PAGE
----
Keywords

Salmonella; Cattle; Saccharomyces cerevisiae; Fermentation product

Introduction

Bovine-associated Salmonella are capable of causing clinical disease, but these Salmonella can also asymptomatically reside in the intestinal tract and lymph nodes of cattle. Both of these reservoirs create food safety hazards, especially the latter situation where lymph nodes serve as a protective conduit for Salmonella passage into ground beef [1]. The intestines also serve as a reservoir for E. coli O157:H7, which is nonpathogenic in cattle but highly pathogenic in humans [2].

Intestinal Salmonella and E. coli O157:H7 lead to surface contamination of beef, which can be mitigated by a number of different strategies at the abattoir [3]. Lymph node infiltration, on the other hand, is problematic given the number of lymph nodes unavoidably co-harvested with ground beef and the covertness of the Salmonella within the lymph nodes [1]. Concerns with Salmonella in the lymph nodes underscore the need for improving Salmonella prophylaxis either in the preharvest or post-harvest setting. Recent studies have demonstrated that soluble components present in Saccharomyces cerevisiae fermentation products (SCFP; SmartCare® and Original XPC, Diamond V) eliminate Salmonella from the gastrointestinal tract of experimentally-infected calves [4]. Specifically, SCFP (SmartCare and Original XPC) significantly reduced the intestinal burden and pathogenic effects of Salmonella in calves [4]. Because of these benefits, the anti-Salmonella effects of SCFP were examined in feedlot cattle naturally infected with Salmonella. The aims of this study were to determine a broad range of effects of a proprietary S. cerevisiae fermentation prototype (PRT; NaturSafeTM) on Salmonella when fed to finishing cattle. Specifically fecal shedding, lymph node infiltration, downstream virulence, antibiotic resistance, and the prevalence of virulent Salmonella serotypes with a broad host range were determined. The virulence aspect was examined, in part, because SCFP (EpiCor®, Embria Health Sciences) can increase intestinal butyrate production [5], and this short-chain fatty acid has been shown to inhibit Salmonella virulence mechanisms in vitro [6]. The antibiotic resistances were examined since SCFP (Original XPC) can modulate the microbiome [7,8], which can alter the antibiograms of resident bacteria [9]. Additionally, we examined the effects of the SCFP on the shedding of E. coli O157:H7 since this microbe shares mammalian cell adhesion strategies with Salmonella [10]. Comparisons were made to cattle fed a combination of monensin, tylosin, and a direct-fed microbial, which is a standard conventional practice in the U.S. beef industry.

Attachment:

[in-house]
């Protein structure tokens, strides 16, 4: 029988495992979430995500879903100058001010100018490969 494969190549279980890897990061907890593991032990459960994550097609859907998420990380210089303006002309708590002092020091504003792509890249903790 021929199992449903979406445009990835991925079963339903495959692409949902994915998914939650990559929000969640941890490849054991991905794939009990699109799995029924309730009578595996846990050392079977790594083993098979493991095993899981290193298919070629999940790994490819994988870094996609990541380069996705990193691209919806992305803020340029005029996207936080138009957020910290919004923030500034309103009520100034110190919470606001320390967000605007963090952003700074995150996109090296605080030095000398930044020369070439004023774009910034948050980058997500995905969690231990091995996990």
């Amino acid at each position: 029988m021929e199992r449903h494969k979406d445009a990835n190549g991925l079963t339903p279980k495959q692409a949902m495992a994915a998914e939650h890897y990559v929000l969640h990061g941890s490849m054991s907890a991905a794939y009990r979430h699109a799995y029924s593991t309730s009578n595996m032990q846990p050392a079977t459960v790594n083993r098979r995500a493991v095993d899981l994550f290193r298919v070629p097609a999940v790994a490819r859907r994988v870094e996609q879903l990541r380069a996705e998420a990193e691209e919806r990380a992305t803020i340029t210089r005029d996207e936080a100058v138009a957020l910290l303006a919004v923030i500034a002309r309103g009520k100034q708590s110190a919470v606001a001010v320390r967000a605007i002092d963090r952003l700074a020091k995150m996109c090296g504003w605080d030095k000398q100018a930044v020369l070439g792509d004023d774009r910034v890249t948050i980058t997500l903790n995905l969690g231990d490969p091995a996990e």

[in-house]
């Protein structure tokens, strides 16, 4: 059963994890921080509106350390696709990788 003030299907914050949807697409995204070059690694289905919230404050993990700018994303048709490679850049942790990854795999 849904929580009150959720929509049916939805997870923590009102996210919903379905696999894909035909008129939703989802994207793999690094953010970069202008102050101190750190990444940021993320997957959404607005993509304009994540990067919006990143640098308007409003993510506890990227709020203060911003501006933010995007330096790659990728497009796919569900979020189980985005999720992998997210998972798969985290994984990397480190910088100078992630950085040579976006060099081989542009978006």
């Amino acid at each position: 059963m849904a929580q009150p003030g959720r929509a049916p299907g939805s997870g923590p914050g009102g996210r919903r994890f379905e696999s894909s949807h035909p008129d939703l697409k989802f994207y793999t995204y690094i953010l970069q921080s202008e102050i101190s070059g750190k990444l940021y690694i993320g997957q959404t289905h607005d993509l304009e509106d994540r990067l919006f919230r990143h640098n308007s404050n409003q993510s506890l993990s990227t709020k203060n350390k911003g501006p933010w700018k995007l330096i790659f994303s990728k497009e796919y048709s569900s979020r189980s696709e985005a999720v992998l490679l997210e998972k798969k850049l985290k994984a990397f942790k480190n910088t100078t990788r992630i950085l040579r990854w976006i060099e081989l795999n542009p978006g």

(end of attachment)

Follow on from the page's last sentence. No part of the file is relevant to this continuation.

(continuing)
Materials and Methods

Animal care and study design

Heifers (n = 1,495; 300-400kg) were obtained from two sale barns (n=438) and one backgrounding facility (n=1,057) in Kansas in May of 2015. Cattle were shipped to a commercial feedlot in Central Kansas and were provided water and hay ad libitum. On day 1 post-arrival, heifers were individually weighed, identified, implanted, and vaccinated using standard procedures at the feedlot. Heifers were then randomly assigned into pens in groups of five until each pen reached its optimal capacity (~75 animals) based on bunk space and the area of the pen (14.4 inches of bunk space and 231 square feet of pen space per animal).

Two adjacent pens were designated as a single block and 10 blocks were created within the feedlot. Pens of heifers in each block were provided either a diet that contained a combination of standard industry technologies (PC), including monensin (Rumensin, Elanco Animal Health, 300 mg/head/day), tylosin (Tylovet, Huvepharma, 90 mg/head/day) and a direct-fed microbial (Bovamine Defend, Nutrition Physiology Company, 50 mg/head/day); or a diet containing 18 gm/ head/day of a S. cerevisiae fermentation prototype (PRT; NaturSafeTM, Diamond V) without monensin, tylosin, or the direct-fed microbial. Heifers received three step-up diets prior to their final finishing diet (Table 1). All treatment feed additives were stored under manufacturerrecommend conditions and added to the final ration using a microingredient weight machine (Micro Beef Technologies, Amarillo, TX).